2. Our model. Once assessed, each of our ventures run through a venture development pipeline — a phase-based maturation model that begins with ideation and ends with the venture “leaving the nest.” Upon completion of each phase, we assess the venture’s progress using our built-in “go/no-go” process to determine whether or not to continue with the project. These checkpoints allow us to build in time constraints for each project, thus limiting our investment and limiting the risk of each venture.
  3. Our design strategy. For design and development, we use time-constrained processes like design sprints to help us arrive at the best solutions sooner. We also rigidly maintain specific design constraints unique to each project and it’s user stories — whether it’s limitations on scope, on technology, or on accessibility.
  4. Our focus. At Aspire, we believe not in incremental but transformational change. That’s why we limit our investments to companies that will have a positive impact on the world, with special emphasis in precision medicine. Supporting ventures that share our passion for changing the world hones our focus and creates more synergistic value between our ventures.

Whether self-imposed or externally manifest, constraints will always be present — it’s not a matter of how to get rid of them, but of how to convert them into advantages. Conventional wisdom advises us to think outside of the box — but if it’s the right size and shape, why should we waste energy and resources thinking our way out of it?

“Most of what we do [in life] takes place here, inside the box, with limited resources,” Phil Hansen reminds us. “Learning to be creative within the confines of our limitations is the best hope we have to transform ourselves and, collectively, transform the world.”

Bricks and Bits for a Blended Healthcare Experience

Consumer habits are changing faster than ever. Whether from macroeconomic pressures, generational shifts, or technological innovation, the way we shop and the things we buy are going through a profound transformation. The change is impacting nearly every industry, and some sectors are struggling to adapt to the new consumer.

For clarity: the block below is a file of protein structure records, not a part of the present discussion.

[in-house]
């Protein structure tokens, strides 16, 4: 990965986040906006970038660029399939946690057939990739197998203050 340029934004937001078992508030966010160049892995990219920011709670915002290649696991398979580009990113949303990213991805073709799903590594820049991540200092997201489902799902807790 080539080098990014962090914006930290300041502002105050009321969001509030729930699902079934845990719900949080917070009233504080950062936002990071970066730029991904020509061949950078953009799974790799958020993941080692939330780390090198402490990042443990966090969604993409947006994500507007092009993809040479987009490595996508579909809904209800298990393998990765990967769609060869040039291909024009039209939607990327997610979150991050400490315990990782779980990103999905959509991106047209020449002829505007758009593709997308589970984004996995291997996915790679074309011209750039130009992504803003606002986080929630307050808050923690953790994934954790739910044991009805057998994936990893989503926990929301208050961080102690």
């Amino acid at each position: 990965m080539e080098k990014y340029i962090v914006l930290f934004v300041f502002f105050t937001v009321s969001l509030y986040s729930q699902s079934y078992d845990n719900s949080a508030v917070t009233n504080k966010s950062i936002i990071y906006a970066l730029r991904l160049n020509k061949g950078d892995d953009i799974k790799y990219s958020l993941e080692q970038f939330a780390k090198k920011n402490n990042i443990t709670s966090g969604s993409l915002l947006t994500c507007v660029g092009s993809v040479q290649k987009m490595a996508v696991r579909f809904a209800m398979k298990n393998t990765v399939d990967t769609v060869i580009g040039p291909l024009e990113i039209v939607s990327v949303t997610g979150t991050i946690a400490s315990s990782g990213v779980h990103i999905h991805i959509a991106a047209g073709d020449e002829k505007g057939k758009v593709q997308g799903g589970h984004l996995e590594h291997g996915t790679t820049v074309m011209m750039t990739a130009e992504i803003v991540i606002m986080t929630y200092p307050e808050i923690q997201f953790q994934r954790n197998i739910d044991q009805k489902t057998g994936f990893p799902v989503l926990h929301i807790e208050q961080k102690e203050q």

At the forefront of this change are the millennials. According to economists, millennials are more interested in spending money on experiences than they are in owning stuff — and they may be onto something. An abundance of psychology research has shown that spending money on experiences brings more happiness than spending money on things. Experiential purchases create a more enduring sense of happiness, more anticipation, and have stronger associations to identity, connection, and social behavior.

And this shift might not just be generational: for example, Americans across the board are eating out more now than ever before, with restaurant spending overtaking grocery spending for the first time in 2016. The same uptick in experiential purchases is occurring in air travel, tourism, and entertainment, while retailers are struggling to keep shoppers interested.

So if the shift isn’t generational, then what’s causing the change?

Digital technology is opening up new ways to experience traditional services and goods, and that’s creating a fundamental change in our economic behavior. The millennials, the first digital natives, were only the first to convert.

The result is a new reality for business, with digital experiences that pose serious threats to traditional models. While some fret the potential death of traditional brick and mortar establishments, others are scrambling to keep up by redefining their own customer experience.